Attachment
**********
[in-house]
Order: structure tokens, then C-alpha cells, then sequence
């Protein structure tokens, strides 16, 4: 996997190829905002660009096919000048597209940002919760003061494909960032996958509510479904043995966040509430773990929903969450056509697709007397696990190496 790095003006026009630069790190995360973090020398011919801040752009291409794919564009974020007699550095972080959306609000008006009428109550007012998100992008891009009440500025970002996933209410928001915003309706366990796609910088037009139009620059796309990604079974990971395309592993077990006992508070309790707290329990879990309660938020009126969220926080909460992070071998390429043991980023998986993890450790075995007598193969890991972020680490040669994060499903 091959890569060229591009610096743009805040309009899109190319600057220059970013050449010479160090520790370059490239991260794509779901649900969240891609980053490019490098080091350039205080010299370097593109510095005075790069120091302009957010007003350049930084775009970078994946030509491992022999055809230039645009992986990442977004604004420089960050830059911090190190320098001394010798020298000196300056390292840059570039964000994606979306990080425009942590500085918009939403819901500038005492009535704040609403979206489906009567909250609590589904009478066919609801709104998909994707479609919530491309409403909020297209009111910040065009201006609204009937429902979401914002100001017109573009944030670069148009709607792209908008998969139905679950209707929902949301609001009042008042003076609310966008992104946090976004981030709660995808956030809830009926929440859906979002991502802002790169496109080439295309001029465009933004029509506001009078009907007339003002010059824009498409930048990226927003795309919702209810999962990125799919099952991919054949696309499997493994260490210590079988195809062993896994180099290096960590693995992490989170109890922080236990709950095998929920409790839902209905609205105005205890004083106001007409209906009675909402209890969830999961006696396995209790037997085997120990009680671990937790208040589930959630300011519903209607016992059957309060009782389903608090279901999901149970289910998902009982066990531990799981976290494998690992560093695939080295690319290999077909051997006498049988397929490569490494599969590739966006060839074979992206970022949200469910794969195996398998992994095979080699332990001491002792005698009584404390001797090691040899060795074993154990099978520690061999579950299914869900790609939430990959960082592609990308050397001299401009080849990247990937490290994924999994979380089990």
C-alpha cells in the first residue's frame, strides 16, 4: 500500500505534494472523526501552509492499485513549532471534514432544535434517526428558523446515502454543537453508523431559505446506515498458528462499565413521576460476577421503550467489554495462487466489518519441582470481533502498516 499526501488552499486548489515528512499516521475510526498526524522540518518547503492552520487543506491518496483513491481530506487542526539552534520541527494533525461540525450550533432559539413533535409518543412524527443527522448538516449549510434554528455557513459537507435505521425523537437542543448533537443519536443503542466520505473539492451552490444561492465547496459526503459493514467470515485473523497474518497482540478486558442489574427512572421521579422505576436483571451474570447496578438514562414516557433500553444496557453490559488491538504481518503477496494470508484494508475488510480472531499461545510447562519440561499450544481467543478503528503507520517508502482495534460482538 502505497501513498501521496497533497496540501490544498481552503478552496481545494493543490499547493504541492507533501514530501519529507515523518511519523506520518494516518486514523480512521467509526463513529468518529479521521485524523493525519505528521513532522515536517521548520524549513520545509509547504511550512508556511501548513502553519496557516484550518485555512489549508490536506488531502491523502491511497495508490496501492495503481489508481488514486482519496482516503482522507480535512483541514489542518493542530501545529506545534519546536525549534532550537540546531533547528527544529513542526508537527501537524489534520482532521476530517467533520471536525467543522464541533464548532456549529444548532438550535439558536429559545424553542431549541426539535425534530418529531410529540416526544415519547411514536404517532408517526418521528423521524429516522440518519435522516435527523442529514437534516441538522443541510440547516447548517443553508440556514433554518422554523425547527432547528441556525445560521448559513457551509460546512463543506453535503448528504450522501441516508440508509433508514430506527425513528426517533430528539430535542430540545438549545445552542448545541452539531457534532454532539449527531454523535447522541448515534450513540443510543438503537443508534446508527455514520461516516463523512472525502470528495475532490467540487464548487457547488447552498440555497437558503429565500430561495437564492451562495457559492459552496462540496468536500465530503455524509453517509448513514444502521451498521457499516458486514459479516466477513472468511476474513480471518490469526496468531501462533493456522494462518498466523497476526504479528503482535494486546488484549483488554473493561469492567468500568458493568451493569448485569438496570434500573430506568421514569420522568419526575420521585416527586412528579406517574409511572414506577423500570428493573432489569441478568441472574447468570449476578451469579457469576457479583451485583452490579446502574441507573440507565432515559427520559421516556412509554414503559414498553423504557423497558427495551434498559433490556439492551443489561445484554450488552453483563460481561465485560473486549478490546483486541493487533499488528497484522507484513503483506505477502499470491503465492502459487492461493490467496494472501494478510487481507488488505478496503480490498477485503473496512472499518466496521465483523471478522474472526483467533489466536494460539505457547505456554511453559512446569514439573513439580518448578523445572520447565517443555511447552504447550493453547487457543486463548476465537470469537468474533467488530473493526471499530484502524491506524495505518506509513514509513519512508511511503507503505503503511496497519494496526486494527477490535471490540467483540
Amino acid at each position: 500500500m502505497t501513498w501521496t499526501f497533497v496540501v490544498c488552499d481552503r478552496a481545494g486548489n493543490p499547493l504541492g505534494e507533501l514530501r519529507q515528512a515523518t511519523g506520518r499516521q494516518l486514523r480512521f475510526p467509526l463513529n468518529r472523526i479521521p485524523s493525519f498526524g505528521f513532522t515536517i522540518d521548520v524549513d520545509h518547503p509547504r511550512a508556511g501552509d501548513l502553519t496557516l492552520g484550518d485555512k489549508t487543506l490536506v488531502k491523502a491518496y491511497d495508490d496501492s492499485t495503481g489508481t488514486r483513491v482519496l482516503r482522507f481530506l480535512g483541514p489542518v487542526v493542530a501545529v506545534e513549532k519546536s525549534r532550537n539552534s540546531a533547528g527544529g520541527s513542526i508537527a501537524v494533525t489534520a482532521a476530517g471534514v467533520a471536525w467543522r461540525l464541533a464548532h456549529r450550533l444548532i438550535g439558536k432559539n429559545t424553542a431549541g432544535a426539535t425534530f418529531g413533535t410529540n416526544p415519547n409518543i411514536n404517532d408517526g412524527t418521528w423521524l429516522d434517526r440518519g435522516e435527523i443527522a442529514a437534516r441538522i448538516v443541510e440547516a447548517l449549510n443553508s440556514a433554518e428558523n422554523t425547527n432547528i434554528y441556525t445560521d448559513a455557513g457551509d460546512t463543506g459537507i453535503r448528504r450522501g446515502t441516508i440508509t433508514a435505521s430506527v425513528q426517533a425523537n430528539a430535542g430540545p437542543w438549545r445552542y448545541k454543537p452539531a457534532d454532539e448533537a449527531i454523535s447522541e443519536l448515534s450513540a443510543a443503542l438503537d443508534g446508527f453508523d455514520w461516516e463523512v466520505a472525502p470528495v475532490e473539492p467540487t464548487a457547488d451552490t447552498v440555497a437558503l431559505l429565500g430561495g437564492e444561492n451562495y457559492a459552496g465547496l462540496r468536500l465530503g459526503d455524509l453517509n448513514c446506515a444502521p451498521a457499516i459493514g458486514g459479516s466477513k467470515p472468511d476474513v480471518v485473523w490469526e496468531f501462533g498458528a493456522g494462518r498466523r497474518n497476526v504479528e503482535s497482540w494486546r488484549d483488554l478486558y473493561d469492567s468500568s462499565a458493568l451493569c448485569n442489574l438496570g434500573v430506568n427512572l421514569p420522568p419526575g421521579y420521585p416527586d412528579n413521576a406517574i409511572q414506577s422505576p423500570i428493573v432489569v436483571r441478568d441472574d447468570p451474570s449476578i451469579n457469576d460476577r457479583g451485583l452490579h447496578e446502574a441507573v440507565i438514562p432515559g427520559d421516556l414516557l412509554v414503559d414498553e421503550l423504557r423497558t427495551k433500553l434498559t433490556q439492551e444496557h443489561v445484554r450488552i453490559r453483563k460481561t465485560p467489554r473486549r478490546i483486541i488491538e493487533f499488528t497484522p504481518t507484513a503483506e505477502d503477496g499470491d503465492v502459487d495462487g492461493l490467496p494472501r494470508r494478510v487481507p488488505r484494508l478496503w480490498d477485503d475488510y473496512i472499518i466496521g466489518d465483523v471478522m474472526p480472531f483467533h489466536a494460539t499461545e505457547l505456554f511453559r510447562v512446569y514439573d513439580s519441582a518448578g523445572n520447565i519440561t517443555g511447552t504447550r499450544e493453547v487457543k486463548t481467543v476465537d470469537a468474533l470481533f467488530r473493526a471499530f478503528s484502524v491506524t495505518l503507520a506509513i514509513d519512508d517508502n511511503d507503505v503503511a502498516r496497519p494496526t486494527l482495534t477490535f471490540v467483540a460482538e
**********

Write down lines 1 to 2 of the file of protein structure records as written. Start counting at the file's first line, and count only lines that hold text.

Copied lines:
[in-house]
Order: structure tokens, then C-alpha cells, then sequence